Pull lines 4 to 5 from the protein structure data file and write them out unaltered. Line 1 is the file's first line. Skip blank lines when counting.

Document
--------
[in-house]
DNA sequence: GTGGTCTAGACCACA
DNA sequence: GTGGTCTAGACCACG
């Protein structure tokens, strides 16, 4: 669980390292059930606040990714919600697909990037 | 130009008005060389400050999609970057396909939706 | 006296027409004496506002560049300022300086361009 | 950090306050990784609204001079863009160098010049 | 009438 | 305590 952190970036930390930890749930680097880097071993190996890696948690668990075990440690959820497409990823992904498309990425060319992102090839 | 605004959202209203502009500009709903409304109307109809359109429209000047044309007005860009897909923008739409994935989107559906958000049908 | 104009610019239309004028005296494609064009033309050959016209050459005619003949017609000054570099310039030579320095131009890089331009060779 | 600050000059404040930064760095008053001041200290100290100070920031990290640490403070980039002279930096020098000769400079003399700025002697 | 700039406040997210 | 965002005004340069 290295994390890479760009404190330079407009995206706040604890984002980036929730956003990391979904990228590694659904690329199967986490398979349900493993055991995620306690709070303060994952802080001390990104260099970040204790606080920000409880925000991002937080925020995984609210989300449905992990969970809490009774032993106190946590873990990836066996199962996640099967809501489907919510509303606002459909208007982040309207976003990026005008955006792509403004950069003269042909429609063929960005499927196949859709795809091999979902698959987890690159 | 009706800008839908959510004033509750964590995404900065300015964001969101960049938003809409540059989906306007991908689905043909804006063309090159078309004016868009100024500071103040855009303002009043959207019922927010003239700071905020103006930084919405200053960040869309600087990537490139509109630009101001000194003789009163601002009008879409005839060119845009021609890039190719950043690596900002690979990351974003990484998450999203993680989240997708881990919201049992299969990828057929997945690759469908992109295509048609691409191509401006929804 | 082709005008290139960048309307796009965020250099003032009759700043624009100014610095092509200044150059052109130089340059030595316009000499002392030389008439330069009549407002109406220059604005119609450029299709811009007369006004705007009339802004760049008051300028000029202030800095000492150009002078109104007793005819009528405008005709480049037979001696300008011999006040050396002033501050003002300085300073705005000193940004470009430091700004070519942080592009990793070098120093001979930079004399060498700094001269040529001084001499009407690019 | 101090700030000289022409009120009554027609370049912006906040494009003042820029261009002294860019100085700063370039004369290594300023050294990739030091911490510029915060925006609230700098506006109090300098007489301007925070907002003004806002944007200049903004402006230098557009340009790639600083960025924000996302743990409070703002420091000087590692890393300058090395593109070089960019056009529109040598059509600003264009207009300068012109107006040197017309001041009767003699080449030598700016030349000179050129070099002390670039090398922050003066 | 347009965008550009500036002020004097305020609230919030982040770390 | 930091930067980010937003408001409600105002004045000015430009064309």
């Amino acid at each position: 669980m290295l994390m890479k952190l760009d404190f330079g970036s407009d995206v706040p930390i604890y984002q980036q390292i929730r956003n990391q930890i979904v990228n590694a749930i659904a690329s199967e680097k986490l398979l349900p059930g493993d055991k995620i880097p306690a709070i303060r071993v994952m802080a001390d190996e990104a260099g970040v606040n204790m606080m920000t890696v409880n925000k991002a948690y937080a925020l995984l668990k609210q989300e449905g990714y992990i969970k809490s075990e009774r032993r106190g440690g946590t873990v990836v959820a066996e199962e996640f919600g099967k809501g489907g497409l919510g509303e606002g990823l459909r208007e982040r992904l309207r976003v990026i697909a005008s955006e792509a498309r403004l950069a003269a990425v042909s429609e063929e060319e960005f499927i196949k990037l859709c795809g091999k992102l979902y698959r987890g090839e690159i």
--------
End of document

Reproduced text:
């Protein structure tokens, strides 16, 4: 669980390292059930606040990714919600697909990037 | 130009008005060389400050999609970057396909939706 | 006296027409004496506002560049300022300086361009 | 950090306050990784609204001079863009160098010049 | 009438 | 305590 952190970036930390930890749930680097880097071993190996890696948690668990075990440690959820497409990823992904498309990425060319992102090839 | 605004959202209203502009500009709903409304109307109809359109429209000047044309007005860009897909923008739409994935989107559906958000049908 | 104009610019239309004028005296494609064009033309050959016209050459005619003949017609000054570099310039030579320095131009890089331009060779 | 600050000059404040930064760095008053001041200290100290100070920031990290640490403070980039002279930096020098000769400079003399700025002697 | 700039406040997210 | 965002005004340069 290295994390890479760009404190330079407009995206706040604890984002980036929730956003990391979904990228590694659904690329199967986490398979349900493993055991995620306690709070303060994952802080001390990104260099970040204790606080920000409880925000991002937080925020995984609210989300449905992990969970809490009774032993106190946590873990990836066996199962996640099967809501489907919510509303606002459909208007982040309207976003990026005008955006792509403004950069003269042909429609063929960005499927196949859709795809091999979902698959987890690159 | 009706800008839908959510004033509750964590995404900065300015964001969101960049938003809409540059989906306007991908689905043909804006063309090159078309004016868009100024500071103040855009303002009043959207019922927010003239700071905020103006930084919405200053960040869309600087990537490139509109630009101001000194003789009163601002009008879409005839060119845009021609890039190719950043690596900002690979990351974003990484998450999203993680989240997708881990919201049992299969990828057929997945690759469908992109295509048609691409191509401006929804 | 082709005008290139960048309307796009965020250099003032009759700043624009100014610095092509200044150059052109130089340059030595316009000499002392030389008439330069009549407002109406220059604005119609450029299709811009007369006004705007009339802004760049008051300028000029202030800095000492150009002078109104007793005819009528405008005709480049037979001696300008011999006040050396002033501050003002300085300073705005000193940004470009430091700004070519942080592009990793070098120093001979930079004399060498700094001269040529001084001499009407690019 | 101090700030000289022409009120009554027609370049912006906040494009003042820029261009002294860019100085700063370039004369290594300023050294990739030091911490510029915060925006609230700098506006109090300098007489301007925070907002003004806002944007200049903004402006230098557009340009790639600083960025924000996302743990409070703002420091000087590692890393300058090395593109070089960019056009529109040598059509600003264009207009300068012109107006040197017309001041009767003699080449030598700016030349000179050129070099002390670039090398922050003066 | 347009965008550009500036002020004097305020609230919030982040770390 | 930091930067980010937003408001409600105002004045000015430009064309």
């Amino acid at each position: 669980m290295l994390m890479k952190l760009d404190f330079g970036s407009d995206v706040p930390i604890y984002q980036q390292i929730r956003n990391q930890i979904v990228n590694a749930i659904a690329s199967e680097k986490l398979l349900p059930g493993d055991k995620i880097p306690a709070i303060r071993v994952m802080a001390d190996e990104a260099g970040v606040n204790m606080m920000t890696v409880n925000k991002a948690y937080a925020l995984l668990k609210q989300e449905g990714y992990i969970k809490s075990e009774r032993r106190g440690g946590t873990v990836v959820a066996e199962e996640f919600g099967k809501g489907g497409l919510g509303e606002g990823l459909r208007e982040r992904l309207r976003v990026i697909a005008s955006e792509a498309r403004l950069a003269a990425v042909s429609e063929e060319e960005f499927i196949k990037l859709c795809g091999k992102l979902y698959r987890g090839e690159i």